The Glass Peacock by Eleanor Farjeon
Life went on. The New Year rang itself in. At dusk, on Twelfth Night, Annar-Mariar was the only child about…
She heard footsteps go by her. A lady was going slowly along the alley with something astonishing in her hands.
The lady stopped. What she was carrying was a Christmas tree, quite a little tree, the eighteenpenny size, but such a radiant little tree! It was glittering and twinkling with all the prettiest fantasies in glass that the mind of Christmas had been able to invent, little gas lamps and candlesticks, shining balls of every colour, a scarlet-and-silver Father Christmas, also in glasss, chains and festoons of gold and silver beads, stars, and flowers, and long clear drops like icicles; birds, too, in glass, blue and yellow birds, seeming to fly, and one, proudest and loveliest of all, a peacock, shimmering in blue and green and gold, with a crest and long, long tail of fine spun glass, like silk….
That night, that one blissful night, the little tree in all its gleaming beauty shone upon Annar-Mariar’s dreams – waking dreams, for she hardly slept at all. She kept looking at it, and feeling it when she couldn’t see it, running her finger along the glass chains, outlining the fragile flowers and stars, stroking the silken tail of the miraculous peacock. Tomorrow night, she knew, her tree would be harvested, but she thought her own particular fruit might be the peacock. If so, he could sit on the tree beside her bed for ever, and every night she could stroke his spun-glass tail.
comments: I love Twelfth Night, one of my favourite moments of Christmas. I have done special entries most years, starting with the unimprovable O Henry story The Gift of the Magi back in 2013 (if you don’t cry you have a heart of stone). I have written about Twelfth Night in the Guardian newspaper, and last year did an explanatory post. James Joyce’s The Dead – one of the greatest short stories ever written in my important view – is assumed to take place on Twelfth Night, and is single-handedly responsible for the idea that ‘an Epiphany’ is a moment of revelation for an individual. (oh Gabriel… ‘Better pass boldly into that other world, in the full glory of some passion, than fade and wither dismally with age’.)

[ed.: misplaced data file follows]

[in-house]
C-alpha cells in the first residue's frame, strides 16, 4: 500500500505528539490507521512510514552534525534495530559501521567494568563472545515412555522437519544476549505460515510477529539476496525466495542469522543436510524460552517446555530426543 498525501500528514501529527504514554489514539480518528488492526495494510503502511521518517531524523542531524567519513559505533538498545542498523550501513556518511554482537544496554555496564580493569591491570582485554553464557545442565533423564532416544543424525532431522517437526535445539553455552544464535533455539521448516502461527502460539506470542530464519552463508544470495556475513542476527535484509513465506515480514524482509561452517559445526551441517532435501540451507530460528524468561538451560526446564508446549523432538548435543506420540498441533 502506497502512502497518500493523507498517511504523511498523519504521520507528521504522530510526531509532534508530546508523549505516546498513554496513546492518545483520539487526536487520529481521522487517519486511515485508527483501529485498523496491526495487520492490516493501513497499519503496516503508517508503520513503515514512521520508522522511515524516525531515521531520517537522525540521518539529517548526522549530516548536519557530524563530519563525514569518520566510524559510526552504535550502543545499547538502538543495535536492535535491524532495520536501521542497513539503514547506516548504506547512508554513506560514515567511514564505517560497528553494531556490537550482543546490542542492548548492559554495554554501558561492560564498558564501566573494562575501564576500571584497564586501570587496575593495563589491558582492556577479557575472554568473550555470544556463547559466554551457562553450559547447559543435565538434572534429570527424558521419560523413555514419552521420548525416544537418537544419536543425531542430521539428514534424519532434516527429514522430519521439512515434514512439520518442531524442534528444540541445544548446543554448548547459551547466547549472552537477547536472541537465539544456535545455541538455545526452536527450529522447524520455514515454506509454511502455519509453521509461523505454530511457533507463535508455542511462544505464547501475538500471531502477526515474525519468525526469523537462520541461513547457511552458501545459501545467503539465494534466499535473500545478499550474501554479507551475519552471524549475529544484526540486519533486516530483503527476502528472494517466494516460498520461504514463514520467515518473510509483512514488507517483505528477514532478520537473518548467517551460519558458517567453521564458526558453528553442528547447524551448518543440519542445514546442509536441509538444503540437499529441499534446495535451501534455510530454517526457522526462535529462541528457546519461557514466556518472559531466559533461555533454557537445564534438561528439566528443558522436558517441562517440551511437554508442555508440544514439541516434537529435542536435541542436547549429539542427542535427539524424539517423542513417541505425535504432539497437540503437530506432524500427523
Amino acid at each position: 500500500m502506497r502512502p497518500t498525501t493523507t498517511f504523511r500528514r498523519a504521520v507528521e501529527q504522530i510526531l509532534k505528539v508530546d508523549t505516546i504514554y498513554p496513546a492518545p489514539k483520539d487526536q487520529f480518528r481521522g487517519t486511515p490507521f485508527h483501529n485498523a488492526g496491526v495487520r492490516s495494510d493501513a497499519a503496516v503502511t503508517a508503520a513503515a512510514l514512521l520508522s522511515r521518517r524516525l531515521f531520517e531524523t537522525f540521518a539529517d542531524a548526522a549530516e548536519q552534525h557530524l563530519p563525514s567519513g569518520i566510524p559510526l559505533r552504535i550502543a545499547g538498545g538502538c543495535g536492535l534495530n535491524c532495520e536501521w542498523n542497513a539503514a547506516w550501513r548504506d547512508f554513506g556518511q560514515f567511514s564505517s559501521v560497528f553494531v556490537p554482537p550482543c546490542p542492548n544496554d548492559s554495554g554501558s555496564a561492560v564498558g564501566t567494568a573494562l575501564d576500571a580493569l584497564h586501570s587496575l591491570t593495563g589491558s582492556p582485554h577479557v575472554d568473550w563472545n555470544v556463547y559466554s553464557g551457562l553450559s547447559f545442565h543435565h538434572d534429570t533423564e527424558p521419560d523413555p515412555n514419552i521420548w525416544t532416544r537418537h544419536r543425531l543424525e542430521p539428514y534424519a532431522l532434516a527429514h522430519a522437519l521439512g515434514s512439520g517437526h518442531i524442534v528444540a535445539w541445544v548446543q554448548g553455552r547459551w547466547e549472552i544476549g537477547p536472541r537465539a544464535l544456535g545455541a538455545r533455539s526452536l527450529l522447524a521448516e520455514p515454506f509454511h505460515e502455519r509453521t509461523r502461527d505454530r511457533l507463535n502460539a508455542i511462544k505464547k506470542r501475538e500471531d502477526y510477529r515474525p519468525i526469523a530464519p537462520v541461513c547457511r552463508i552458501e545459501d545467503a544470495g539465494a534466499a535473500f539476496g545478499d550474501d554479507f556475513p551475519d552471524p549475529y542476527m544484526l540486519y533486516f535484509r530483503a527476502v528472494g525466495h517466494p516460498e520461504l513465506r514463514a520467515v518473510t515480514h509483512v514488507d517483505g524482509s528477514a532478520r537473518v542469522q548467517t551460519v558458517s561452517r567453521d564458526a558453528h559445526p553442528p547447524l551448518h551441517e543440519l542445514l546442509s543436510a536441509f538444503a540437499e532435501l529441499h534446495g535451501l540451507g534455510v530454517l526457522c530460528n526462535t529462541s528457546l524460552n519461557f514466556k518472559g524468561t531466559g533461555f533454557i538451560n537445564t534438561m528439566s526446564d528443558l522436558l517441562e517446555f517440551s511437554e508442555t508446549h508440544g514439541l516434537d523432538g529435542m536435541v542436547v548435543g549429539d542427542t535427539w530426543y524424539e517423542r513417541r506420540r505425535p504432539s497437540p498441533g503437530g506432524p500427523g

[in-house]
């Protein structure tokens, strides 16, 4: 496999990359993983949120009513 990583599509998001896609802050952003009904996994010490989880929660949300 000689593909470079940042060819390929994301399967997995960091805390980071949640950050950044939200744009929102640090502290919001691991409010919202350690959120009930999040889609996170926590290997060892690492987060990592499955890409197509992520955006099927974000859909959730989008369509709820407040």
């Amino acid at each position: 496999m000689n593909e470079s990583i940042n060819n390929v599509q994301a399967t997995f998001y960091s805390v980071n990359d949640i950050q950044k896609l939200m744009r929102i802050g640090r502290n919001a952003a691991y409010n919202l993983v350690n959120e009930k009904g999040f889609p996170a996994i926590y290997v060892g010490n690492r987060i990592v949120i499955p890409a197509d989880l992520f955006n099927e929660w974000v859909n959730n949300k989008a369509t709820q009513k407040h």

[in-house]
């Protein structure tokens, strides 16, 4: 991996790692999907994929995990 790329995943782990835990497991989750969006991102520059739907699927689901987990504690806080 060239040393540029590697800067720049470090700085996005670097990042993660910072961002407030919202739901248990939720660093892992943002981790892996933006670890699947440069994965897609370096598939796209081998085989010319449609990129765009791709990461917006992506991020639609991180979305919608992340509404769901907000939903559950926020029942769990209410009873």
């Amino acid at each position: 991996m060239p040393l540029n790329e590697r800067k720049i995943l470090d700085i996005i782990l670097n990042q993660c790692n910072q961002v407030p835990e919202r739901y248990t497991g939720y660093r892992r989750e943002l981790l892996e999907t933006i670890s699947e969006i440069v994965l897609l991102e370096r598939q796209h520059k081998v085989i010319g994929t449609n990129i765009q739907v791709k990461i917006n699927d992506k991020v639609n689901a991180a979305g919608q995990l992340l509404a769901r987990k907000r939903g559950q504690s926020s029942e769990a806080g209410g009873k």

Eleanor Farjeon is responsible for another of my favourite short stories – the ghost story ‘...And a Perle in the Myddes’, which is also suitably seasonal, and featured on the blog last year. (And yes, it stands up next to James Joyce.)
When I do the Christmas entries every year, I am forever asking for more suggestions from readers: someone came up with this short story after seeing the Perle story, though to my shame I cannot remember who it was. Please claim your credit if it was you.
***Thank you Christine Harding - see below in comments.
( And of course I am still always hoping to get more suggestions of Xmas books.)
The Glass Peacock is a short and simple tale: Annar-Mariar is a child in a poor part of London, kind and helpful, looking after her brother and the other children in the alley or court where she lives. They all long for Christmas and peer into the shop windows wishing there was any likelihood they might get something nice. Annar-Mariar’s family is plainly very poor. After Christmas has passed, and Twelfth Night comes, a rich lady passes through the court, and gives her a Xmas tree (one she is presumably throwing out in effect). The little girl is thrilled, and shares the excitement with the other children: she gives away all the decorations on the tree except one, the one she loves most... And she knows that the tree is almost dead...
It is actually a strange story, not quite the comforting sentimental fable you might be expecting.
The Little Bookroom, the collection where it sits, is much-loved, and has been ever since publication. It won Farjeon the British award for children’s books, the Carnegie Medal, in 1955. It is still in print, and the usual edition has absolutely lovely illustrations by Edward Ardizzone.
**** added later: Blogfriend Callmemadam came in to comment on the story - a favourite of hers - and pointed me in the direction of her own blog entry on it - highly recommended. And she had used these two pictures - somehow much more 1920s and less Victorian than I was imagining:
She says they were from a book her mother had in the 1930s.
Eleanor’s brother J Jefferson Farjeon wrote the lost-and-rediscovered book Mystery in White. This is the 1937 book republished in the British Library /Crime Classic series which really got the ball rolling: it was a huge and unexpected bestseller at Christmas 2014 – when, of course, it featured as one of the Clothes in Books Christmas books.
I originally thought ‘I’ll do this blogpost IF I can find a nice picture of a glass peacock’. Well my goodness I was not in line with the world – so naive, Clothes in Books, so naive. There are thousands of pictures of glass peacocks, though it’s important not to start thinking they look like brightly-painted turkeys – it ruins them all, I mean just look at this one:
The top ones are a Christmas decoration designed by Kurt S Adler, from DigsnGifts, and two glass peacocks from Gisela Graham. Which look as though they would make someone a lovely pair of earrings.